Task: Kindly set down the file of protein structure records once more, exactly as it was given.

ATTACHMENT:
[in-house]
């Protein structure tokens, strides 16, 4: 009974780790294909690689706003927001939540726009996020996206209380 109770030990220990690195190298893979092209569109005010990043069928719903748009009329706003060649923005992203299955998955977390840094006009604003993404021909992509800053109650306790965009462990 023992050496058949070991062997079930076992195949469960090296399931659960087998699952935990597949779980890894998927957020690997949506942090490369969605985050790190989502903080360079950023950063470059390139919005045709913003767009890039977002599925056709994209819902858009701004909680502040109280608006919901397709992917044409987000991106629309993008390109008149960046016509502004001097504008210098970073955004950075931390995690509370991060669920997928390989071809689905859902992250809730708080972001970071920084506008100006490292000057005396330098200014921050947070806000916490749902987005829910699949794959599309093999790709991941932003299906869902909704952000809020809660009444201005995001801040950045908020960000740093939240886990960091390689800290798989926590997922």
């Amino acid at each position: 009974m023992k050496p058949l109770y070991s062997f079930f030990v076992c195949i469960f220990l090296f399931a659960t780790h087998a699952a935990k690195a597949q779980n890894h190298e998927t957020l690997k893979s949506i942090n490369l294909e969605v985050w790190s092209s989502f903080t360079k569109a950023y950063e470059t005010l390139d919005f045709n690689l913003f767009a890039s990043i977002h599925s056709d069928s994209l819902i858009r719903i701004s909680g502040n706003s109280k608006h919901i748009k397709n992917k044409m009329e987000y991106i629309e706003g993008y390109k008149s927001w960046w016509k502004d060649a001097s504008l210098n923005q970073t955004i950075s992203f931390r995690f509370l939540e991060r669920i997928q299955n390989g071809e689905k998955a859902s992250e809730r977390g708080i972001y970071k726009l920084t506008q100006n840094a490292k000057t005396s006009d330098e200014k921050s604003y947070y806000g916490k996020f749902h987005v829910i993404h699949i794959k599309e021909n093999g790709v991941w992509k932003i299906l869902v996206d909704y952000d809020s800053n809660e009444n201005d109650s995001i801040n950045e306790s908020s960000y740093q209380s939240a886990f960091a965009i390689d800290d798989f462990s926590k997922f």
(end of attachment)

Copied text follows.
[in-house]
């Protein structure tokens, strides 16, 4: 009974780790294909690689706003927001939540726009996020996206209380 109770030990220990690195190298893979092209569109005010990043069928719903748009009329706003060649923005992203299955998955977390840094006009604003993404021909992509800053109650306790965009462990 023992050496058949070991062997079930076992195949469960090296399931659960087998699952935990597949779980890894998927957020690997949506942090490369969605985050790190989502903080360079950023950063470059390139919005045709913003767009890039977002599925056709994209819902858009701004909680502040109280608006919901397709992917044409987000991106629309993008390109008149960046016509502004001097504008210098970073955004950075931390995690509370991060669920997928390989071809689905859902992250809730708080972001970071920084506008100006490292000057005396330098200014921050947070806000916490749902987005829910699949794959599309093999790709991941932003299906869902909704952000809020809660009444201005995001801040950045908020960000740093939240886990960091390689800290798989926590997922």
């Amino acid at each position: 009974m023992k050496p058949l109770y070991s062997f079930f030990v076992c195949i469960f220990l090296f399931a659960t780790h087998a699952a935990k690195a597949q779980n890894h190298e998927t957020l690997k893979s949506i942090n490369l294909e969605v985050w790190s092209s989502f903080t360079k569109a950023y950063e470059t005010l390139d919005f045709n690689l913003f767009a890039s990043i977002h599925s056709d069928s994209l819902i858009r719903i701004s909680g502040n706003s109280k608006h919901i748009k397709n992917k044409m009329e987000y991106i629309e706003g993008y390109k008149s927001w960046w016509k502004d060649a001097s504008l210098n923005q970073t955004i950075s992203f931390r995690f509370l939540e991060r669920i997928q299955n390989g071809e689905k998955a859902s992250e809730r977390g708080i972001y970071k726009l920084t506008q100006n840094a490292k000057t005396s006009d330098e200014k921050s604003y947070y806000g916490k996020f749902h987005v829910i993404h699949i794959k599309e021909n093999g790709v991941w992509k932003i299906l869902v996206d909704y952000d809020s800053n809660e009444n201005d109650s995001i801040n950045e306790s908020s960000y740093q209380s939240a886990f960091a965009i390689d800290d798989f462990s926590k997922f």